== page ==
ATLANTA - Atlanta may soon tell property owners to clean up urban blight or pay the price through higher property taxes.
Channel 2’s Jeff Dore walked up and down Law Street in northwest Atlanta where he found a row of five dilapidated houses. Several were boarded and some were even burned.
Some residents said the conditions attract crime and rodents, ultimately bringing down the property value of the community.
“(The rodents) are ripping out the hot water heaters, ripping out the floors, ripping out the windows,” added resident Tony Williams.
In an effort to combat this issue, a few years ago, the state Legislature passed a law telling cities they could multiply property taxes on abandoned and blighted real estate. Atlanta City Councilwoman Joyce Sheperd is jumping on it.
“We're doing everything we can to tackle all the blight. A blight tax to me is one of the most logical things in the state,” she told Dore.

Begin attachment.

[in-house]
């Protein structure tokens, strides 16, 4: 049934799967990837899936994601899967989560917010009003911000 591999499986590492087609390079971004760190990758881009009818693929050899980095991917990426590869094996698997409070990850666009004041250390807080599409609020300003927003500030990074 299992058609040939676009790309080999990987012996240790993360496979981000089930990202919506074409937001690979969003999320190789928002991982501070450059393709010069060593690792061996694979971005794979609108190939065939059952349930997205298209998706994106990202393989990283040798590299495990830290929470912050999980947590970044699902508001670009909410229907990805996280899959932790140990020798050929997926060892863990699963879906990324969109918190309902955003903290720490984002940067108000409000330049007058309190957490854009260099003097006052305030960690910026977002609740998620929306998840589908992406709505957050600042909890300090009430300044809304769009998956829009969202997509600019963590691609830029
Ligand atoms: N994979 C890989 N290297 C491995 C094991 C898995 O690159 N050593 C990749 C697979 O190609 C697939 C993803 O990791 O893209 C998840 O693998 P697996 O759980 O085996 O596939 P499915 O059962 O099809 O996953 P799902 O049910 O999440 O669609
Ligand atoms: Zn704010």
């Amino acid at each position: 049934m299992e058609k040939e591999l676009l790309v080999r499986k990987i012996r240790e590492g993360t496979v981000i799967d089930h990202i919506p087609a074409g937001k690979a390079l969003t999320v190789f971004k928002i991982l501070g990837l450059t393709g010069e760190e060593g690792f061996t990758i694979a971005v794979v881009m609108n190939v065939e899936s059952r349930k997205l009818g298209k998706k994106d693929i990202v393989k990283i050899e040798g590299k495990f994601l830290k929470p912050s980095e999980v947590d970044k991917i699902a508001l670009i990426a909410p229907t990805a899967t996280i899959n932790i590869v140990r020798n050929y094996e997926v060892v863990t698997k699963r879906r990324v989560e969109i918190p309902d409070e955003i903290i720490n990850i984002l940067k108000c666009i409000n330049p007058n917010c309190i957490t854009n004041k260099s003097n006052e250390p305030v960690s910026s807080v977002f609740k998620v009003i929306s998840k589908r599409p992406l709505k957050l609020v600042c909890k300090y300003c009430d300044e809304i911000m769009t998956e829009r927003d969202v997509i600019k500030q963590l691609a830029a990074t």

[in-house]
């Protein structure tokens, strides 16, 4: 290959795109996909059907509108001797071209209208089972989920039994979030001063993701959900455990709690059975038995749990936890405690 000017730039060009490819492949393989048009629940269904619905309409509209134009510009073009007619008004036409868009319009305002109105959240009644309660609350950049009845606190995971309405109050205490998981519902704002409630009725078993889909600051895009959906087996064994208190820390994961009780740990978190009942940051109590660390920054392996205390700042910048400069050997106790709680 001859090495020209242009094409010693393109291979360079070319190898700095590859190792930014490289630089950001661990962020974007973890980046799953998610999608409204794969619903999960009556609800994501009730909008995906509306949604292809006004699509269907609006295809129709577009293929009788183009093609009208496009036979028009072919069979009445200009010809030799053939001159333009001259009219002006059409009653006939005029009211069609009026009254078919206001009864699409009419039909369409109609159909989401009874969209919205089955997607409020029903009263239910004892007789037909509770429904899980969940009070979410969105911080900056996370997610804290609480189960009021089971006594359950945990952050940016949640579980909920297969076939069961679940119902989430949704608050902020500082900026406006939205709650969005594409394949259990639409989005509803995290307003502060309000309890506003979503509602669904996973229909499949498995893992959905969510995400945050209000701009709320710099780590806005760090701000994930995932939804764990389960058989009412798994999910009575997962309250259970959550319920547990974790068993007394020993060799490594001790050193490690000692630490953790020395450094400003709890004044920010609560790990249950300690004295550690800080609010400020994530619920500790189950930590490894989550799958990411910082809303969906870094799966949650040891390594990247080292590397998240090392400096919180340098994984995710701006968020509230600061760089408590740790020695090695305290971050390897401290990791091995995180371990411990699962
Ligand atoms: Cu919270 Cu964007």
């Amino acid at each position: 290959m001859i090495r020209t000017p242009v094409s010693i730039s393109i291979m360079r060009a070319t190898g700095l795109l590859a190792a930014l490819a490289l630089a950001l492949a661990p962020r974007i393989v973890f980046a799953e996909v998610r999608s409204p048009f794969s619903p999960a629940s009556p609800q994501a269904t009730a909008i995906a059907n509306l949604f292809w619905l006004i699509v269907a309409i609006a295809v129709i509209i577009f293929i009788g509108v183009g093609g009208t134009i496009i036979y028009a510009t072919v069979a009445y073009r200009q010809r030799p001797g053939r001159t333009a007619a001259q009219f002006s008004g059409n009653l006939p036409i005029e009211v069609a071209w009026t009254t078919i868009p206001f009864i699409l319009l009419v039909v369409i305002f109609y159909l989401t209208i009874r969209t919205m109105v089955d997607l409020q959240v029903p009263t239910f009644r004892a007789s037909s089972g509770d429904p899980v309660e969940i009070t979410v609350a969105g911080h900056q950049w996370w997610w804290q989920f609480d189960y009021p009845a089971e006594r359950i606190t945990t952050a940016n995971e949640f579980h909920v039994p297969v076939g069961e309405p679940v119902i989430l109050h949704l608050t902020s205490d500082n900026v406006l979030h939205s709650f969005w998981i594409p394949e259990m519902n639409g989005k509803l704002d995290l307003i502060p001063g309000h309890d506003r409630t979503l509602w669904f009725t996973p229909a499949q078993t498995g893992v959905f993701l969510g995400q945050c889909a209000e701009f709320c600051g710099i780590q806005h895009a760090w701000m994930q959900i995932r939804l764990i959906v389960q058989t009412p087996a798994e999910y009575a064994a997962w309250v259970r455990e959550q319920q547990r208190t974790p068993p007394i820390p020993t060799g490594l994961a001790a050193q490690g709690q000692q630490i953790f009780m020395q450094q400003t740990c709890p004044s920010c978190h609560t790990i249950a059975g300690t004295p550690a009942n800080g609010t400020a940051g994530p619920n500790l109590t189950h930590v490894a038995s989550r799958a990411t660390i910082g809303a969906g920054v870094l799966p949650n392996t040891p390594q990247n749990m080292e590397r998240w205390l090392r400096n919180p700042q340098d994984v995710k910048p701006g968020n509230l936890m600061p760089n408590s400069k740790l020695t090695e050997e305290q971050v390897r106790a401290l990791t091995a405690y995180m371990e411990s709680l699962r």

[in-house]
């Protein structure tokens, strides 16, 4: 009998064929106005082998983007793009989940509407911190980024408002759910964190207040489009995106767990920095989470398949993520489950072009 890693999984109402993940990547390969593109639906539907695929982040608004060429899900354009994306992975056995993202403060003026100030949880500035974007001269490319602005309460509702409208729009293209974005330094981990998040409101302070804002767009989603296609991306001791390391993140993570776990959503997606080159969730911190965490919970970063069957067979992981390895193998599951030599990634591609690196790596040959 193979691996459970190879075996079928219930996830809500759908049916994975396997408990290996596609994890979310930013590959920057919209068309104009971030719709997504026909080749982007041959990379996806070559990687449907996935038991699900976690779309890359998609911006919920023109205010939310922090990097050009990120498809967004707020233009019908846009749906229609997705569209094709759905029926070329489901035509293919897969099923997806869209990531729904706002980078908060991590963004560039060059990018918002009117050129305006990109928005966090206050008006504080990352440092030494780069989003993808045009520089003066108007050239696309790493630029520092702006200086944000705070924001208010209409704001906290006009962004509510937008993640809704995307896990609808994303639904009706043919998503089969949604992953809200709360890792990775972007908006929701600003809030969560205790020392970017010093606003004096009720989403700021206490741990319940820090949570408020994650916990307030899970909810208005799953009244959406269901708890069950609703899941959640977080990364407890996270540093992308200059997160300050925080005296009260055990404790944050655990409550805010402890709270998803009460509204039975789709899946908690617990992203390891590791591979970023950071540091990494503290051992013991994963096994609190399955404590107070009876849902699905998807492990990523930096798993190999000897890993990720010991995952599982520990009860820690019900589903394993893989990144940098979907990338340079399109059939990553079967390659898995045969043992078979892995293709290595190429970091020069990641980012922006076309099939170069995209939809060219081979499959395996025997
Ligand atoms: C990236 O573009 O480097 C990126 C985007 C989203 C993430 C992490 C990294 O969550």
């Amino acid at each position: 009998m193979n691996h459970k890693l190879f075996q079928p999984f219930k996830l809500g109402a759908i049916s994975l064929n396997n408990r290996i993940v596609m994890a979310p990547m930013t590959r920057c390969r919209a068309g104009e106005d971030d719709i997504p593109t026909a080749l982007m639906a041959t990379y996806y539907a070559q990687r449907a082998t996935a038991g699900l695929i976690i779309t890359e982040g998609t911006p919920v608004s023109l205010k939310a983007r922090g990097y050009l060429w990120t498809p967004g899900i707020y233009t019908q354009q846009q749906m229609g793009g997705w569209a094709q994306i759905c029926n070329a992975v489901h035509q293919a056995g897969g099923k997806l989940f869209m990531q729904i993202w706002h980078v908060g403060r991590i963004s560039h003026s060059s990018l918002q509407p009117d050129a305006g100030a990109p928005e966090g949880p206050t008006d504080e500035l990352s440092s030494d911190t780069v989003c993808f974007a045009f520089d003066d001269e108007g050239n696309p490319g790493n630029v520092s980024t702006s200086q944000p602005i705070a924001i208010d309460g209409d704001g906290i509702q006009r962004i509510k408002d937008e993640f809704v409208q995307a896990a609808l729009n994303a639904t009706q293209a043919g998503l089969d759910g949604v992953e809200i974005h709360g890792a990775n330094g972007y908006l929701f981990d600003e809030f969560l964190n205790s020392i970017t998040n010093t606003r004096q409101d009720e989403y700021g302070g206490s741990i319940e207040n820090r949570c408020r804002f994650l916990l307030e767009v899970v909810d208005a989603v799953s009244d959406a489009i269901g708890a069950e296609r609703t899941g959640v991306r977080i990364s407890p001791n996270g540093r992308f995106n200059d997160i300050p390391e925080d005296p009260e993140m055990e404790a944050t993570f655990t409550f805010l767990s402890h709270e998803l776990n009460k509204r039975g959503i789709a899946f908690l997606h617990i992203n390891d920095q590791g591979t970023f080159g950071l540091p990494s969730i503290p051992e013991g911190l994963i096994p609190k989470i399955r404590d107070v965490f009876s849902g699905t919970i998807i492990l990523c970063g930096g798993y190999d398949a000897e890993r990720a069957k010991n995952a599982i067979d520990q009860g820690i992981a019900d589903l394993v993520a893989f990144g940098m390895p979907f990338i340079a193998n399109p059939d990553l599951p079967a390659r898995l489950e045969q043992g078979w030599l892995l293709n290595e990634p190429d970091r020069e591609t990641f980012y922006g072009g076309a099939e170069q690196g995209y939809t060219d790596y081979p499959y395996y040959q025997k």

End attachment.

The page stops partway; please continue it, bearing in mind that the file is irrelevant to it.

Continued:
Some question if the change will work, assuming property owners who abandon property aren't paying any taxes. But Sheperd said that’s not necessarily the case.
“You got developers and all kind of folks who buy property, make sure the taxes are OK on it, but they're not interested in keeping the grass up, making sure the building isn't run down,” she said.
Sheperd said one other Georgia city has already started the effort, and the pressure on the pocketbook has had some success.
“I love it,” Sheperd said.
Love won't make it happen, though. The city of Atlanta law department has to work with Fulton County tax collectors to make it work right, so it will be awhile before this legislation is ready for a vote in Atlanta City Council.
Property owners may see higher taxes for abandoning homes
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